Southeast Asian Group Opposes Trump's Executive Order, Stands 'Proud As Refugees'

An organization that serves Southeast Asian refugee communities has made it clear that Friday’s executive order will not go unchallenged. 

Southeast Asia Resource Action Center (SEARAC), a D.C.-based nonprofit, recently called on people to support all refugees in defiance of Trump‘s order which not only bans visitors from several Muslim-majority countries, but also blocks Syrian refugees from entering the country.

SEARAC released a statement, challenging others to take part in visible social media campaigns, contact members of Congress, and sign a petition to oppose the executive action.

The nonprofit, which works with refugees from a variety of countries including Cambodia, Laos, and Vietnam, says they understand the importance of maintaining the U.S. as a place of refuge ― especially since Southeast Asians make up one of the largest communities of refugees ever resettled in the U.S.

And they’ll do what they can to make sure those fleeing persecution will have a country to turn to.   

“As Southeast Asian Americans, we stand proud as refugees, as children of refugees, and as Americans to denounce these Executive Orders that attack, not protect, the very best of our country’s values,” the group said in a press release, just before the action was even signed. 

Indeed, the current situation hits close to home for so many Southeast Asian-American families. In fact, the American public was even less accepting of resettling refugees fleeing communist governments in the 1970s, Quartz pointed out.  

When President Jimmy Carter doubled the number of Indochinese refugees the U.S. had agreed to accept in 1979, about 62 percent of Americans opposed the move. Now, about 51 percent oppose accepting Syrian refugees into the country, a Quinnipiac University poll released in December revealed.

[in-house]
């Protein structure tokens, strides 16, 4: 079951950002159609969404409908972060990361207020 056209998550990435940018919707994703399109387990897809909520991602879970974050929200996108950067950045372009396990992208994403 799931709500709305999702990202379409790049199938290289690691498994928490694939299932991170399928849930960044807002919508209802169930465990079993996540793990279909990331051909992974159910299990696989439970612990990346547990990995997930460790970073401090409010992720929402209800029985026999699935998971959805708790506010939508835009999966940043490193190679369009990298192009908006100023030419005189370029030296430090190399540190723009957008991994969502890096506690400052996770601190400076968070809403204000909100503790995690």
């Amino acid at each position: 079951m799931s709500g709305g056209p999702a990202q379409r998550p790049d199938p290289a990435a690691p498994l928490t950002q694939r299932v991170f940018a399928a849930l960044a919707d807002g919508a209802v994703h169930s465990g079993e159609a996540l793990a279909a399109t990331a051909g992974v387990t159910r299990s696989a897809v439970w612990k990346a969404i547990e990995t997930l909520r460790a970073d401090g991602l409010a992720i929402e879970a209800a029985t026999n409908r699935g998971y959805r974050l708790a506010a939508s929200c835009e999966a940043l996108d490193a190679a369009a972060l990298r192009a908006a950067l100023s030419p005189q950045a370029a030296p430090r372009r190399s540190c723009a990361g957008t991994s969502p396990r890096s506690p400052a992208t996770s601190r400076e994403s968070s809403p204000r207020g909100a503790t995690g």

However back then, public opposition didn’t stop the U.S. from becoming home to those from Vietnam, Cambodia and Laos. Between 1980 and 1990, the country took in about 590,000 Indochinese refugees, according to Pew Research Center. 

“Our families ran from terror, starvation, and incessant bombings of our homes,” Quyen Dinh, SEARAC’s executive director said in the release. “We were welcomed into America despite the opposition of a minority of Americans, and with resilience and grit we have made America our home.” 

So the nonprofit has no intention of staying silent as the nation continues to grapple with Trump’s restrictions. In addition to calling on people to sign a petition protesting the refugee restriction, SEARAC has joined in the #SolidaritySelfie movement, with its own staff sharing messages of support for refugees and their own stories of resettlement.

And by urging people to reach out to their members of Congress, the group hopes to spur more of those in government to release public statements opposing the executive order. 

“America is a great nation today because of our diverse immigrant and refugee communities, not despite our communities,” Dinh said. “A great America stands by its constitution, and an attack on one religious minority is an attack on the freedom of religion for all Americans.”


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Source: HuffPost Black Voices

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